Really wasn't very helpful. He had zero ideas and was very slow, so it took ages, and nothing innovative or creative suggested whatsoever. Literally nothing. He just did lines of cupboards.


Crimestopper Sun 16-Aug-15 11:48:24

Ikea also sell shallow base units. The most simple and cheapest solution to your bit of jutting out wall would be to plan for a shallow base unit in front of it, pulled forward so that it lines up with all the other standard depth units. Cutting the worktop to fit around the rectangle will be a simple job for your fitters. You won't be able to hang that one base unit from the wall rail but I should think your fitters would screw it to the units each side to make it stable.

StressheadMcGee Sun 16-Aug-15 12:54:56

We had a visit from an IKEA planner and he was flipping brilliant. He was here for 2 hours, made loads of really useful suggestions that I hadn't thought of and solved a couple of tricky layout questions. We're v close to you too so maybe you'll get the same guy wink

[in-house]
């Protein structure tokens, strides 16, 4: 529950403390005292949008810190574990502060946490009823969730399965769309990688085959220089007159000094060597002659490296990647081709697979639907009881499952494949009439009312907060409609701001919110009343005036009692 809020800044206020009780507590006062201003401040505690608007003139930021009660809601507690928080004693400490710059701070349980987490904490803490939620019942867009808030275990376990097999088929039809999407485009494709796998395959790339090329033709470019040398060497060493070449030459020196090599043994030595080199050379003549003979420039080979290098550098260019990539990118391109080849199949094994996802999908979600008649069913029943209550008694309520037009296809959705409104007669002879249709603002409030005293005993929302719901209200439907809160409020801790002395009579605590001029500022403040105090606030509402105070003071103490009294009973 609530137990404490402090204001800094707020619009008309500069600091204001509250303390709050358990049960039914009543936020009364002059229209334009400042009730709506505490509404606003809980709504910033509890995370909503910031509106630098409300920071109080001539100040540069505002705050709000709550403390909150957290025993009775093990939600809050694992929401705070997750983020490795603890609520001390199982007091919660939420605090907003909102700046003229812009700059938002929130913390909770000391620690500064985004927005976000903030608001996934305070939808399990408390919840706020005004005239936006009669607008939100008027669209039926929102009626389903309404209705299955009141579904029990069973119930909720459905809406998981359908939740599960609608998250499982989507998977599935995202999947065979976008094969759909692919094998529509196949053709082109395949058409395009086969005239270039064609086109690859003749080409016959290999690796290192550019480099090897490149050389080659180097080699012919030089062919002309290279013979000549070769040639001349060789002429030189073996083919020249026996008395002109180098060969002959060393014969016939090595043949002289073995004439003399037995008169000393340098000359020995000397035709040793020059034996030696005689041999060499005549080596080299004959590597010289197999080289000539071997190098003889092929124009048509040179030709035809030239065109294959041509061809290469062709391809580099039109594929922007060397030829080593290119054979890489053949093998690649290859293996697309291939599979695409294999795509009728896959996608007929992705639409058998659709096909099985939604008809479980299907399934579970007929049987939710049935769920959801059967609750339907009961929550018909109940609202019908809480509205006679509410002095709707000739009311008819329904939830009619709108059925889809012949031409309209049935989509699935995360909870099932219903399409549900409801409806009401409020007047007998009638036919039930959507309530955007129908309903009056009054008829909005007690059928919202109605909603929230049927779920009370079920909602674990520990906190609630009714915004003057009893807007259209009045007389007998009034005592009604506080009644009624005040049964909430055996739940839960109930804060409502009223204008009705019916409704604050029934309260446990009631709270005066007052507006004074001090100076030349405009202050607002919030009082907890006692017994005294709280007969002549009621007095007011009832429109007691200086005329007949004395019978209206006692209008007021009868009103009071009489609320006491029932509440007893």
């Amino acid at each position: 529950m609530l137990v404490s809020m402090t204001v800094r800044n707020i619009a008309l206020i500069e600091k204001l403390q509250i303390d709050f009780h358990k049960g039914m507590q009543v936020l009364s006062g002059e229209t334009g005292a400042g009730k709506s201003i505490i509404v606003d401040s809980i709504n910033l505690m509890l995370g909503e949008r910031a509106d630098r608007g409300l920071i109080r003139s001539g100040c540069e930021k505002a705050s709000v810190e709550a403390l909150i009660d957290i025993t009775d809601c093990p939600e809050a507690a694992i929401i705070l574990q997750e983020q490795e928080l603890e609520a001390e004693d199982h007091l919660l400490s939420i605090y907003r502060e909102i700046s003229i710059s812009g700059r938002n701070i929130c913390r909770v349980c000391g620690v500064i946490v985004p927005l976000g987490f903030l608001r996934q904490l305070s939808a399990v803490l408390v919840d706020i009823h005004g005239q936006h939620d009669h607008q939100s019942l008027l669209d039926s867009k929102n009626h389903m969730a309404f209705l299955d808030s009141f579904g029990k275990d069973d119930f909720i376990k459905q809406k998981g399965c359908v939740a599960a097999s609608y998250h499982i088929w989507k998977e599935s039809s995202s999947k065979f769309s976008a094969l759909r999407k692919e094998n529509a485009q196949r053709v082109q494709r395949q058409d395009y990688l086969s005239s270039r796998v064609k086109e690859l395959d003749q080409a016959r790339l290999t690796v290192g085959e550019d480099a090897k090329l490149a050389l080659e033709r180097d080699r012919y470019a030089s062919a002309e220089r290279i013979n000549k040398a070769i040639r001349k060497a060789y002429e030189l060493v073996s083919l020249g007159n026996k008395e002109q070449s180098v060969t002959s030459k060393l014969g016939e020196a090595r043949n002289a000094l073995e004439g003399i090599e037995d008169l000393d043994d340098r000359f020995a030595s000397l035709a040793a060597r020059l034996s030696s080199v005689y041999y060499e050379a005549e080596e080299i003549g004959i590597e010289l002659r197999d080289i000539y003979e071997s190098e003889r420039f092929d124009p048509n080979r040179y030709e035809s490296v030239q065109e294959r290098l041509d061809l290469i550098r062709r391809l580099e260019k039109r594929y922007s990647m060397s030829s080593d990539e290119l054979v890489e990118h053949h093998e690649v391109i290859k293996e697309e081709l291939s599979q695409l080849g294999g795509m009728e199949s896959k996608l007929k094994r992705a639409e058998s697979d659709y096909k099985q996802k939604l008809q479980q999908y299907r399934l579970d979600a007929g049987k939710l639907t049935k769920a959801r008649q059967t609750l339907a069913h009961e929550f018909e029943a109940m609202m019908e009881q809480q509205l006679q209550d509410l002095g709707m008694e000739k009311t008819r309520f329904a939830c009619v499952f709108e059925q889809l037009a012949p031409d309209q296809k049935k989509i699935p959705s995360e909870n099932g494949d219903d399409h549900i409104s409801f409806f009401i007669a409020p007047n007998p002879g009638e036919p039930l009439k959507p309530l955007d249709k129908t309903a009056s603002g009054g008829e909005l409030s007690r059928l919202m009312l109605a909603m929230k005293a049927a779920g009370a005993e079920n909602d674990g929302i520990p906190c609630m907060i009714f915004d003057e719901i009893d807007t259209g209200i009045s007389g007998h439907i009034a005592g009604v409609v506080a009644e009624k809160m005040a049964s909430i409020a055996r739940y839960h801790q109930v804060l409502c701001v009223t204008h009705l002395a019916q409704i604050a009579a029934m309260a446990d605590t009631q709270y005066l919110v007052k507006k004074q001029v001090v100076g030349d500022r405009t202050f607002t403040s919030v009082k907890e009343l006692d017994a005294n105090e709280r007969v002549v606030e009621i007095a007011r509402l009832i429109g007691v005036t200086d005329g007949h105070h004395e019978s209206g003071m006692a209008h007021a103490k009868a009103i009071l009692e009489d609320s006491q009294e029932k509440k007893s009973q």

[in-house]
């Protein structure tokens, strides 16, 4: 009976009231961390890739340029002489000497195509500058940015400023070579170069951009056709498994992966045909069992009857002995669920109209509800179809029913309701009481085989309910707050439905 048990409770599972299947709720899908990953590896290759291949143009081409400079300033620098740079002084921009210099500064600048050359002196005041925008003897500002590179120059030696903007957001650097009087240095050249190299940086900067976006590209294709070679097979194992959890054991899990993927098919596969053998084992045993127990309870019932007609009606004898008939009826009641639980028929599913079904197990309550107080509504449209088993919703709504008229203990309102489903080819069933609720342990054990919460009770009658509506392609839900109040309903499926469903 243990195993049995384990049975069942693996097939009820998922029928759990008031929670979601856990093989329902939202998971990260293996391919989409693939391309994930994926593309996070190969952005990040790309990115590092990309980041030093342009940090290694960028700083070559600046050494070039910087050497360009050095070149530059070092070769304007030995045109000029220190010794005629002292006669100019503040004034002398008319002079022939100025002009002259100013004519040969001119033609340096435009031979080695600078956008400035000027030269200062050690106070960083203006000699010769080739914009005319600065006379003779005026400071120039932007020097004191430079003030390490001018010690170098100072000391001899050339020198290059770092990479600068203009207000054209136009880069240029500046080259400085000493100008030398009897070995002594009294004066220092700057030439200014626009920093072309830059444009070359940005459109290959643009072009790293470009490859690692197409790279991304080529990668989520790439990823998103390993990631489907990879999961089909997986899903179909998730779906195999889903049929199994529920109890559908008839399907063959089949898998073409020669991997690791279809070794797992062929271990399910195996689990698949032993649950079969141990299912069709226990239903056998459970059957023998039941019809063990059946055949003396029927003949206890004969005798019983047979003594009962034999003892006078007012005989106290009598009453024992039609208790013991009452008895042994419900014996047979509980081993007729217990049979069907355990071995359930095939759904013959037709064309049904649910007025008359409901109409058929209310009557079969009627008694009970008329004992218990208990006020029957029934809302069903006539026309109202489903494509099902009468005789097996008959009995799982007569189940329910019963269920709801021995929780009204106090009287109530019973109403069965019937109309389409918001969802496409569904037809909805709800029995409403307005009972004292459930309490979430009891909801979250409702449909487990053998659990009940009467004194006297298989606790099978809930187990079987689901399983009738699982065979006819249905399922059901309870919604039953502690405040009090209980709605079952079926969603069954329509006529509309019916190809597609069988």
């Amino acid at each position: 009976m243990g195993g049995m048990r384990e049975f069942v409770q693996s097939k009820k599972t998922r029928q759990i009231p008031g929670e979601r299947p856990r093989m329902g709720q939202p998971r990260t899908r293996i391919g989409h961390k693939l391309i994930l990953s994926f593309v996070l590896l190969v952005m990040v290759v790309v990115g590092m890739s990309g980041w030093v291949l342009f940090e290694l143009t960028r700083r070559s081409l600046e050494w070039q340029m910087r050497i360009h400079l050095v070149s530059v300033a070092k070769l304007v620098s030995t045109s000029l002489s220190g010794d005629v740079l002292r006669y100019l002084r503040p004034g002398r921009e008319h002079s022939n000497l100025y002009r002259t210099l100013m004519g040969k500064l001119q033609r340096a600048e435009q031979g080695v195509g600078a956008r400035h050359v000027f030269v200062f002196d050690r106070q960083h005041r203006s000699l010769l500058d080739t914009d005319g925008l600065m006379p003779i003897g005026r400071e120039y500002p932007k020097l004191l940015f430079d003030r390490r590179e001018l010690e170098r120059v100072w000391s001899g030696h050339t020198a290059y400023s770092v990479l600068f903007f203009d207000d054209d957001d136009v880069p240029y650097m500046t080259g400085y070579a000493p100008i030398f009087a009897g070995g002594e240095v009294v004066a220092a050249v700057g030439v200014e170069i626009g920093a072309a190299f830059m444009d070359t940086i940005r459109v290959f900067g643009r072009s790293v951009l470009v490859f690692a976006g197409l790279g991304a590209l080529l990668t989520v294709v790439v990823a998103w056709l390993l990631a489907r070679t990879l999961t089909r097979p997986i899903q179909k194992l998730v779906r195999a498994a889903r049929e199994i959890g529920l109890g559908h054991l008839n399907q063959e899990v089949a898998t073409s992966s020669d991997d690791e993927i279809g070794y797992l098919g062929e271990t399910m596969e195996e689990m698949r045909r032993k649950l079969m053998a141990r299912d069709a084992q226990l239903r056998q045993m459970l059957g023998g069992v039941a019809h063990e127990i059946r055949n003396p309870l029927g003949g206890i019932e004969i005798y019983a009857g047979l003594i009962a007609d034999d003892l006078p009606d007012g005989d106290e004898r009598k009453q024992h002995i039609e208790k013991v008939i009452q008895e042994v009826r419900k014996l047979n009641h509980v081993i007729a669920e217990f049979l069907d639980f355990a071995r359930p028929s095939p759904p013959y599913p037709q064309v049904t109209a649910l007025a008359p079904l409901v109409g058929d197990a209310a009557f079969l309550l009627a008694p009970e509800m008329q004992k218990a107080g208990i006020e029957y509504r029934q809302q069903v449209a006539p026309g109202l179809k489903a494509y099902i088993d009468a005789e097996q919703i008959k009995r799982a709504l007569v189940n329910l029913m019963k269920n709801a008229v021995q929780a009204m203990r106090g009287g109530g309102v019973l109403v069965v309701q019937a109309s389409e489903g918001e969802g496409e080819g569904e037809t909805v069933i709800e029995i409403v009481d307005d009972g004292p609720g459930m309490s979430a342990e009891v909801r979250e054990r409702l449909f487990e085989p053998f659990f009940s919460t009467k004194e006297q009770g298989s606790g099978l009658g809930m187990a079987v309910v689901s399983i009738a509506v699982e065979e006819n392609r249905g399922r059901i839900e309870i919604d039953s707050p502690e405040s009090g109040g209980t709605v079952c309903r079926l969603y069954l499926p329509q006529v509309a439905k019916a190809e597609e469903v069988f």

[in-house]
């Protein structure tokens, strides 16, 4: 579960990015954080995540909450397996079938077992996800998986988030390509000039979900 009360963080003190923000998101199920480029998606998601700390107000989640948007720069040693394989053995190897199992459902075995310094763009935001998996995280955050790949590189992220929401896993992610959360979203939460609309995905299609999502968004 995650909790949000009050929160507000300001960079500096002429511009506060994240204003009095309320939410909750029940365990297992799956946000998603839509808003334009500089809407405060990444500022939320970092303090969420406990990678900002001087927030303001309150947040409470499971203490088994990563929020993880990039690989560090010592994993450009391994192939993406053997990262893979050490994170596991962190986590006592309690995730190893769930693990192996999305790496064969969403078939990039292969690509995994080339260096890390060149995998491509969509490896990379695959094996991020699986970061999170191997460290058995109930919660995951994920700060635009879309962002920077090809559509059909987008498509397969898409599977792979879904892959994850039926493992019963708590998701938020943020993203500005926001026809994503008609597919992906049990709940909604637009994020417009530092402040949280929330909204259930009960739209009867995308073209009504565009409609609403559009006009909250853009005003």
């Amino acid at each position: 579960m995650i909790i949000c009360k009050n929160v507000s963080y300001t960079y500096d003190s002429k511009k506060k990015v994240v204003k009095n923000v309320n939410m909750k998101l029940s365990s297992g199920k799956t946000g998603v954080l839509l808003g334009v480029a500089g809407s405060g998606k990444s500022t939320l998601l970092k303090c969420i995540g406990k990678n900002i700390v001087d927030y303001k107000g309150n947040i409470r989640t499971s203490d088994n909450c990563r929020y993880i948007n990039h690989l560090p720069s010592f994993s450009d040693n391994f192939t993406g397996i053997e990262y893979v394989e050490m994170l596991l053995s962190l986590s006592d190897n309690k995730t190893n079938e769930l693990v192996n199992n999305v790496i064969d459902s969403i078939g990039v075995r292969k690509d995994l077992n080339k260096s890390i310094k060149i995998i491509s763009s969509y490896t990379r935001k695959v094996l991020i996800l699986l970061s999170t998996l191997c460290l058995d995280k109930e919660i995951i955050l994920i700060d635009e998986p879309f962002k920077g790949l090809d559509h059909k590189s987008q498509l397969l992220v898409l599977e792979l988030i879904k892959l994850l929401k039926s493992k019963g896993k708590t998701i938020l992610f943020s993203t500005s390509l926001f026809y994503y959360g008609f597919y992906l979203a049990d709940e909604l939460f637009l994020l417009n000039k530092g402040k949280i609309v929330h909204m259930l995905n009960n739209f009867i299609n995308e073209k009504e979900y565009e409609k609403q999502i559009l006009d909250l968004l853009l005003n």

Hanban2 Sun 16-Aug-15 21:45:25

Thanks for the advice! I didn't even think of trying to draw it out first, but I think that'll help me work out what I actually want and where, I was also a little overwhelmed by all the choices on the planner. Drawing will also help me to remember to plan in sockets, I'd completely forgot about that Narcheska!

It would be so much simpler to make the wall square but we'd have to make the room 29cm smaller which is too much for the room, unfortunately the 10cm side has a window in it. I think it's a case of getting the worktop cut.

I'm going to give it another go, we've also booked a design appointment at Magnet, to cheekily see what ideas they have and then try and replicate them with ikea! I'll let you know how it goes

Kitty I also recommend I've seen them recommended on a lot of posts so I think quite a few people have had good experiences with them. Also how did you find your fitter? Or if anyone has a good recommendation.

KittyCatKittyCat Mon 17-Aug-15 11:52:22

Ah thanks for the tile recommendations!
We just invited one day over, spoke to neighbours who had builders, texted a carpenter who has done work for us before, word of mouth really. Went with the one we got on with best in a professional and patient way.